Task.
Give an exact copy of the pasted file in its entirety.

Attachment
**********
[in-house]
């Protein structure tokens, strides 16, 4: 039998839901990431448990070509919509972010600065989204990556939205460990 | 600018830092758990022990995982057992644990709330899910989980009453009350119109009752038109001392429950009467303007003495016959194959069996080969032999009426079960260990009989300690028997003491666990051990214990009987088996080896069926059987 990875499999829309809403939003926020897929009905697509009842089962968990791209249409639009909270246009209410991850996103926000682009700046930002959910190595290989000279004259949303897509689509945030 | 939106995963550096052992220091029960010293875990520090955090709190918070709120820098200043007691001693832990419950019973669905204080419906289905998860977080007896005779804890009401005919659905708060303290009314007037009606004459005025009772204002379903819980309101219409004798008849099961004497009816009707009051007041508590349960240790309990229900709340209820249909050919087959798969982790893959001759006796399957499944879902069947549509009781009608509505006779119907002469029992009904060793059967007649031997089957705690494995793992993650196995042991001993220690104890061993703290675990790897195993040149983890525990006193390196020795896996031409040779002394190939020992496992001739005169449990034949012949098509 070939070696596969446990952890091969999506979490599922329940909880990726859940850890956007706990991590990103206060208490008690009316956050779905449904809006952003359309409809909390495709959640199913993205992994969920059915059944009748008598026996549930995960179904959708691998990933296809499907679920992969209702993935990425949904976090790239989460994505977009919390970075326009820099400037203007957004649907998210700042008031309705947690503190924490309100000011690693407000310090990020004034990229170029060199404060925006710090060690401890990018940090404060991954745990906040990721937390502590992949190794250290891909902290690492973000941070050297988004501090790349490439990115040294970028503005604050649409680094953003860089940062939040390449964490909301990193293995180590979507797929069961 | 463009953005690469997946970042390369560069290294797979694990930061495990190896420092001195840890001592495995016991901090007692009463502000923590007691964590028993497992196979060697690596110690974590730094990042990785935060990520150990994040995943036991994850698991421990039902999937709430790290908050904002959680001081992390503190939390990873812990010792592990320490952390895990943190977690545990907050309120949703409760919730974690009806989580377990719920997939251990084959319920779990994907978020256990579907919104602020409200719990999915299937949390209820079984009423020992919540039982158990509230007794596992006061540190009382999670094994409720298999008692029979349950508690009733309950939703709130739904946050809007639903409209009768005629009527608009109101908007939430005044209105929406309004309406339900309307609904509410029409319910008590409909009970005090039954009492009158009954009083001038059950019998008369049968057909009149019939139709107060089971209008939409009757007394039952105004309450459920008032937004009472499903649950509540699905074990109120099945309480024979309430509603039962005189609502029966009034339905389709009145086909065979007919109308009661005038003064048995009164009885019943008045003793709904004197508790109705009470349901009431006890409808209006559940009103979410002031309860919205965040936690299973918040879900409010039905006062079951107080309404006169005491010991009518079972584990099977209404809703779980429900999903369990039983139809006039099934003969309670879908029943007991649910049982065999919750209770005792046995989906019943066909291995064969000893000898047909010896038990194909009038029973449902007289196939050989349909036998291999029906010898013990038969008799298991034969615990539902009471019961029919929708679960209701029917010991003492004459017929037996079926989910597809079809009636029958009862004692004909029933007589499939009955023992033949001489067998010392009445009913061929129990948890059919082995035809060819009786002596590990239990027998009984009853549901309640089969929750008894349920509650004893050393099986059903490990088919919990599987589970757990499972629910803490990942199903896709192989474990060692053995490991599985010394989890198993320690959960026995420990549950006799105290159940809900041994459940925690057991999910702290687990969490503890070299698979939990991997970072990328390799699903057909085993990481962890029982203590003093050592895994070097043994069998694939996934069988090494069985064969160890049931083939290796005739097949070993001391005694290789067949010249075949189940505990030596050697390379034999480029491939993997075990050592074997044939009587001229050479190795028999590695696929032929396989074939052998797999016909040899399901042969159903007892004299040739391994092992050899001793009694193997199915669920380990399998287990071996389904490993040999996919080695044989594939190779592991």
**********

[in-house]
């Protein structure tokens, strides 16, 4: 039998839901990431448990070509919509972010600065989204990556939205460990 | 600018830092758990022990995982057992644990709330899910989980009453009350119109009752038109001392429950009467303007003495016959194959069996080969032999009426079960260990009989300690028997003491666990051990214990009987088996080896069926059987 990875499999829309809403939003926020897929009905697509009842089962968990791209249409639009909270246009209410991850996103926000682009700046930002959910190595290989000279004259949303897509689509945030 | 939106995963550096052992220091029960010293875990520090955090709190918070709120820098200043007691001693832990419950019973669905204080419906289905998860977080007896005779804890009401005919659905708060303290009314007037009606004459005025009772204002379903819980309101219409004798008849099961004497009816009707009051007041508590349960240790309990229900709340209820249909050919087959798969982790893959001759006796399957499944879902069947549509009781009608509505006779119907002469029992009904060793059967007649031997089957705690494995793992993650196995042991001993220690104890061993703290675990790897195993040149983890525990006193390196020795896996031409040779002394190939020992496992001739005169449990034949012949098509 070939070696596969446990952890091969999506979490599922329940909880990726859940850890956007706990991590990103206060208490008690009316956050779905449904809006952003359309409809909390495709959640199913993205992994969920059915059944009748008598026996549930995960179904959708691998990933296809499907679920992969209702993935990425949904976090790239989460994505977009919390970075326009820099400037203007957004649907998210700042008031309705947690503190924490309100000011690693407000310090990020004034990229170029060199404060925006710090060690401890990018940090404060991954745990906040990721937390502590992949190794250290891909902290690492973000941070050297988004501090790349490439990115040294970028503005604050649409680094953003860089940062939040390449964490909301990193293995180590979507797929069961 | 463009953005690469997946970042390369560069290294797979694990930061495990190896420092001195840890001592495995016991901090007692009463502000923590007691964590028993497992196979060697690596110690974590730094990042990785935060990520150990994040995943036991994850698991421990039902999937709430790290908050904002959680001081992390503190939390990873812990010792592990320490952390895990943190977690545990907050309120949703409760919730974690009806989580377990719920997939251990084959319920779990994907978020256990579907919104602020409200719990999915299937949390209820079984009423020992919540039982158990509230007794596992006061540190009382999670094994409720298999008692029979349950508690009733309950939703709130739904946050809007639903409209009768005629009527608009109101908007939430005044209105929406309004309406339900309307609904509410029409319910008590409909009970005090039954009492009158009954009083001038059950019998008369049968057909009149019939139709107060089971209008939409009757007394039952105004309450459920008032937004009472499903649950509540699905074990109120099945309480024979309430509603039962005189609502029966009034339905389709009145086909065979007919109308009661005038003064048995009164009885019943008045003793709904004197508790109705009470349901009431006890409808209006559940009103979410002031309860919205965040936690299973918040879900409010039905006062079951107080309404006169005491010991009518079972584990099977209404809703779980429900999903369990039983139809006039099934003969309670879908029943007991649910049982065999919750209770005792046995989906019943066909291995064969000893000898047909010896038990194909009038029973449902007289196939050989349909036998291999029906010898013990038969008799298991034969615990539902009471019961029919929708679960209701029917010991003492004459017929037996079926989910597809079809009636029958009862004692004909029933007589499939009955023992033949001489067998010392009445009913061929129990948890059919082995035809060819009786002596590990239990027998009984009853549901309640089969929750008894349920509650004893050393099986059903490990088919919990599987589970757990499972629910803490990942199903896709192989474990060692053995490991599985010394989890198993320690959960026995420990549950006799105290159940809900041994459940925690057991999910702290687990969490503890070299698979939990991997970072990328390799699903057909085993990481962890029982203590003093050592895994070097043994069998694939996934069988090494069985064969160890049931083939290796005739097949070993001391005694290789067949010249075949189940505990030596050697390379034999480029491939993997075990050592074997044939009587001229050479190795028999590695696929032929396989074939052998797999016909040899399901042969159903007892004299040739391994092992050899001793009694193997199915669920380990399998287990071996389904490993040999996919080695044989594939190779592991």